Confessions of a Nuclear War Planner In 1969 Daniel Ellsberg secretly copied the plans for the United States – Vietnam Relations, 1945–1967, later to be published as the Pentagon Papers. What was not known widely until late 2017 is that Ellsberg also copied the top secret plans for nuclear war that he consulted on for the Department of Defense and drafted for Secretary Robert McNamara.
Some of these papers, along with his first person report of the history of nuclear war planning, have now finally been published to high acclaim. The publication comes at an extraordinarily auspicious and dangerous time as nuclear tensions are mounting and the US president is challenging North Korea.
This program begins with two excerpts from the Nobel Awards in Oslo. ICAN, The International Campaign to Abolish Nuclear Weapons, received the 2017 Nobel Peace Prize in recognition of their efforts “to draw attention to the catastrophic humanitarian consequences of any use of nuclear weapons” and their “ground-breaking efforts to achieve a treaty-based prohibition of such weapons”.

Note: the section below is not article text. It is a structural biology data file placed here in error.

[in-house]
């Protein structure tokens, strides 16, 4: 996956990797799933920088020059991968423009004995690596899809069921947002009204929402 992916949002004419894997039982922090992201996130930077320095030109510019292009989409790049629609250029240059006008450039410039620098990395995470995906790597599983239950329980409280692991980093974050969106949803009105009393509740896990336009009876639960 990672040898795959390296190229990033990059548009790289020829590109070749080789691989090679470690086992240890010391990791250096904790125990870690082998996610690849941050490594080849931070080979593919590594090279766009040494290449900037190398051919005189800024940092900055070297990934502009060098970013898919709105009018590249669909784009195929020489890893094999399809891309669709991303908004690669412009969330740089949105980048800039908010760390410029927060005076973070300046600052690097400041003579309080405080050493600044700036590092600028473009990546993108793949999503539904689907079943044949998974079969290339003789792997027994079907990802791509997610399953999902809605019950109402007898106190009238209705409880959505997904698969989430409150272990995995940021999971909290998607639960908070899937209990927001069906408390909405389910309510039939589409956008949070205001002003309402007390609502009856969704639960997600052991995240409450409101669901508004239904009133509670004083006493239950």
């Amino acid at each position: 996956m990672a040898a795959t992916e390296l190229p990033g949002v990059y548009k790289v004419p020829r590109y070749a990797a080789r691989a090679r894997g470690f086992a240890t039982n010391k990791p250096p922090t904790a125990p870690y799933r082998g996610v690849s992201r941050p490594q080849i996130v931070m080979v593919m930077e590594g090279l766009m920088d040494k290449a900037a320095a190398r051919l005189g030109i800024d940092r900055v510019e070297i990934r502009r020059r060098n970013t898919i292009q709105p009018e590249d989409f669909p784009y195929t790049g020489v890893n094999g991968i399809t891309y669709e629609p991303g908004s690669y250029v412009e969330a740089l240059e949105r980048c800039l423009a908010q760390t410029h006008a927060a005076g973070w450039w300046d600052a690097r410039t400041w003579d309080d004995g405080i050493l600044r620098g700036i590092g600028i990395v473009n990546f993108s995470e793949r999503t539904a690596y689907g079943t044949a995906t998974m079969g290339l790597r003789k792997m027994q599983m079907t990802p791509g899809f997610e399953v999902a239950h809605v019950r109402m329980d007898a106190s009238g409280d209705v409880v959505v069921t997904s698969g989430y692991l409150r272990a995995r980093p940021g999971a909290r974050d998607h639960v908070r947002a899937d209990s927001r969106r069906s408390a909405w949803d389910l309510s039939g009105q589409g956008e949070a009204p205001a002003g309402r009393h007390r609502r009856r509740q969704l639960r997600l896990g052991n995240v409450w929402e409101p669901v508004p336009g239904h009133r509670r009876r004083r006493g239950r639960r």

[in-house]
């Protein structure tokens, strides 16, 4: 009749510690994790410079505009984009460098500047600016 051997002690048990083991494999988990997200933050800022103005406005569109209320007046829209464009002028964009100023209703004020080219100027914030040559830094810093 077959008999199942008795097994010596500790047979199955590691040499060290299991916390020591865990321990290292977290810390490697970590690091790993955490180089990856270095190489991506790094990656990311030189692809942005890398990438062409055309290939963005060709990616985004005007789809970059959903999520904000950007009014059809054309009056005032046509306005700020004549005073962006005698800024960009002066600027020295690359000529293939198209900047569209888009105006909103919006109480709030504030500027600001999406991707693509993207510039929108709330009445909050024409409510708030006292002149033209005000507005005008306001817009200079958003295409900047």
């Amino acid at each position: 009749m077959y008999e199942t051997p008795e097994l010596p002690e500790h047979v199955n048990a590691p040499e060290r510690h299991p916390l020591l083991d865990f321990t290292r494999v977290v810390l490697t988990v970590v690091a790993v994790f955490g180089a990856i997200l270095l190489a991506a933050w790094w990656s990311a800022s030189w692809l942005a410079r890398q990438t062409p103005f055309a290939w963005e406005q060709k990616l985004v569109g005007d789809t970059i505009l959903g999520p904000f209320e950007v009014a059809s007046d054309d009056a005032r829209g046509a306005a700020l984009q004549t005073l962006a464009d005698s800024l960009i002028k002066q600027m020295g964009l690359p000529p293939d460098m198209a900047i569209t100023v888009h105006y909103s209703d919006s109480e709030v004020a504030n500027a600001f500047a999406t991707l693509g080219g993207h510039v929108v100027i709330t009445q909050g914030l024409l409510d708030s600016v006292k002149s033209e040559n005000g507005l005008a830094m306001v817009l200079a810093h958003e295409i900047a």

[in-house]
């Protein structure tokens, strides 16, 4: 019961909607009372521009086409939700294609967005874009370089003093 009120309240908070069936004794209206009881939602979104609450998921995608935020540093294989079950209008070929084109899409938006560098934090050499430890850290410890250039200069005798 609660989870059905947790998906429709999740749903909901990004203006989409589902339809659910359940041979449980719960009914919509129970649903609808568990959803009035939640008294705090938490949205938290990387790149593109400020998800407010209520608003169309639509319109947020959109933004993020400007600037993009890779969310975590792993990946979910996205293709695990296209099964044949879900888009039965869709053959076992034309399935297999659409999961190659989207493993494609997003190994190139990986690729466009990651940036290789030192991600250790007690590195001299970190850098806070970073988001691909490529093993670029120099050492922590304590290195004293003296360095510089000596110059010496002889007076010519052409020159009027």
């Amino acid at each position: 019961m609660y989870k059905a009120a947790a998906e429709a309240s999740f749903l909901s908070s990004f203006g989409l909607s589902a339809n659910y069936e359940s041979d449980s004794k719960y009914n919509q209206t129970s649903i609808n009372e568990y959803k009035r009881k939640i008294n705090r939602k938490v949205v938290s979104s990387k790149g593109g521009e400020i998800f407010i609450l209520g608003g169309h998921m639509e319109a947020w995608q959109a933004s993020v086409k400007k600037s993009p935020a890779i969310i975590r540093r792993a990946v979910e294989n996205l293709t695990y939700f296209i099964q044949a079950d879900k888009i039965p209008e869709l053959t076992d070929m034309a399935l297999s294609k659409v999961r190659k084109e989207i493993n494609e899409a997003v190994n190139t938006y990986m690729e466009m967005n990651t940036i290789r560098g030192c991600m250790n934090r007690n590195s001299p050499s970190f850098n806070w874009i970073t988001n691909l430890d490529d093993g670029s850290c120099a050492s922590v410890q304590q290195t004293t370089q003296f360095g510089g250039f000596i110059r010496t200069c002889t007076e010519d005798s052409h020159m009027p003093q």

ICAN is a coalition of non-governmental organizations in 100 countries. They are promoting the implementation of the United Nations Nuclear Weapon Ban Treaty. This landmark global agreement was voted on in New York City on July 7, 2017.
Daniel Ellsberg is currently on tour for his most recent book – The Doomsday Machine. Even though the book is in large measure a memoir Ellsberg is always being asked questions about the nuclear threats of the day, North Korea and President Trump’s public announcements about fire, fury and total destruction.
Ellsberg spoke at the Commonwealth Club in San Francisco on December 12, 2017. He was being interviewed by Dr. Gloria Duffy, President and CEO of the Club.
Ellsberg shows that the legacy of this most dangerous arms buildup in the history of civilization–and its proposed renewal under the Trump administration–threatens our very survival. No other insider with high-level access has written so candidly of the nuclear strategy of the late Eisenhower and early Kennedy years, and nothing has fundamentally changed since that era.